Byron Leftwich's return to Jacksonville will provide an element of drama for Jaguars fans in attendance on Saturday night. The question is: How many fans will witness that drama?
Saturday's game between the Jaguars and the Tampa Bay Bucs will be blacked out to local television in Jacksonville. It's a game that could produce the lowest attendance figure for any game, regular season or preseason, in Jaguars history. The all-time attendance low is 43,363 for a regular-season game against the Houston Texans on Dec. 7, 2003. The preseason low is 44,314 for a game against the Washington Redskins on Aug. 28, 2003.
"The fans that can make it, we appreciate you," coach Jack Del Rio said about the prospect of blackouts this season. "When they're here, they're loud and we appreciate them very much."
Leftwich, the former first-round pick of the Jaguars in 2003, is expected to be the Bucs' starting quarterback on Saturday. He last played in a game in Jacksonville on Oct. 8, 2006, in a 41-0 win over the New York Jets. He was cut by the Jaguars prior to the start of the 2007 season and resurrected his career last season in earning a Super Bowl ring as Ben Roethlisberger's backup in Pittsburgh.
"Byron's coming to town. That's in the past for us," Del Rio said of the firestorm that resulted from Leftwich's release. "I wish him the best, starting next week."
"I think it's great," Jaguars quarterback David Garrard said of Leftwich's return to Jacksonville. "It's going to make for talk in the media. It'll be fun."
The Jaguars' concern, however, will not be for the Leftwich drama because the Jaguars have a drama of their own: They're looking for their first touchdown of the preseason.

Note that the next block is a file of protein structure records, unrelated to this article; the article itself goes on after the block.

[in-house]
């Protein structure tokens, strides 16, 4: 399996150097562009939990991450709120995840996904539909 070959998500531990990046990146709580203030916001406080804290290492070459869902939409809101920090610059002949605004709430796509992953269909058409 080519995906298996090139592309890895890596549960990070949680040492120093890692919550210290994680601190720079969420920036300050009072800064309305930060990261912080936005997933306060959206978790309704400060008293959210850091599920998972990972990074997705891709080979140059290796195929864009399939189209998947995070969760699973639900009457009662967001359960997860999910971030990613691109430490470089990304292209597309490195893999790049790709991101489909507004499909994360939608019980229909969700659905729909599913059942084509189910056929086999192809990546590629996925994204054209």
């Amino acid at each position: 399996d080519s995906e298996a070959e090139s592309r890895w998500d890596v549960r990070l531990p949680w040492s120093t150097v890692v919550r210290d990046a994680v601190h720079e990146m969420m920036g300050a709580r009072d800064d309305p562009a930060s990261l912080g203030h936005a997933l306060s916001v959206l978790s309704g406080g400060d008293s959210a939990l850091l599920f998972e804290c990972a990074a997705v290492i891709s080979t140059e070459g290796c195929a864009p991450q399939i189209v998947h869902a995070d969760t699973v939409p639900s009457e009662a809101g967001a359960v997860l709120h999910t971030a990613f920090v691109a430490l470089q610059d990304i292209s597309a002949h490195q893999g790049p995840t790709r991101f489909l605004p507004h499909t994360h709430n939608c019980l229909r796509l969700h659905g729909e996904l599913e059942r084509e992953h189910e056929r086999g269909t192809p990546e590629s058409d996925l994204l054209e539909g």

Garrard hopes he gets the pass-protection he needs to complete some passes and move the ball down the field for a score. His offensive line did not afford him that opportunity in the Jaguars' 12-9 loss in Miami this past Monday.
"It's really about execution," coach Jack Del Rio said when asked what he wants to see his team improve in its second preseason game. "The desire is there, the effort, the energy is there, we've just got to focus in those situations and be cleaner and be sharper, so we'll look to be a week better."
All eyes – those in attendance, of course – will be on Garrard and the offense, which has been spotty through most of training camp. Can Garrard's offensive line afford him the protection he needs? Who will emerge as Garrard's go-to receiver? Those are the top questions heading into the game against Tampa Bay.
"We should have cleaner, crisper execution on Saturday night, and that doesn't just mean from the quarterback, it means for the whole team," said Del Rio, who expected to play his starters through the first half, with Garrard possibly playing into the third quarter.
The Jaguars defense turned in a solid effort against the Dolphins. It was led by a rejuvenated front four that, at times, was a front three. Which will it be? Will the Jaguars primarily be a 4-3 or a 3-4 defense this season?
"I would say what we're going to do with that is deploy our guys the way we think plays to their strengths, for the most part, not everybody. How we deploy our guys is not something I'm going to spend a lot of time discussing, but certainly we're going to do anything and everything we can to put our guys in position to do the types of things we expect to do on defense," Del Rio said.
In Miami, the Jaguars used defensive end Derrick Harvey in a variety of ways. He played with his hand on the ground, dropped into coverage out of a standing position, and once even lined up on the slot receiver. He would seem to be the featured player in the Jaguars' defensive schemes and bears watching through the preseason.
How many will be watching? That's the storyline this week.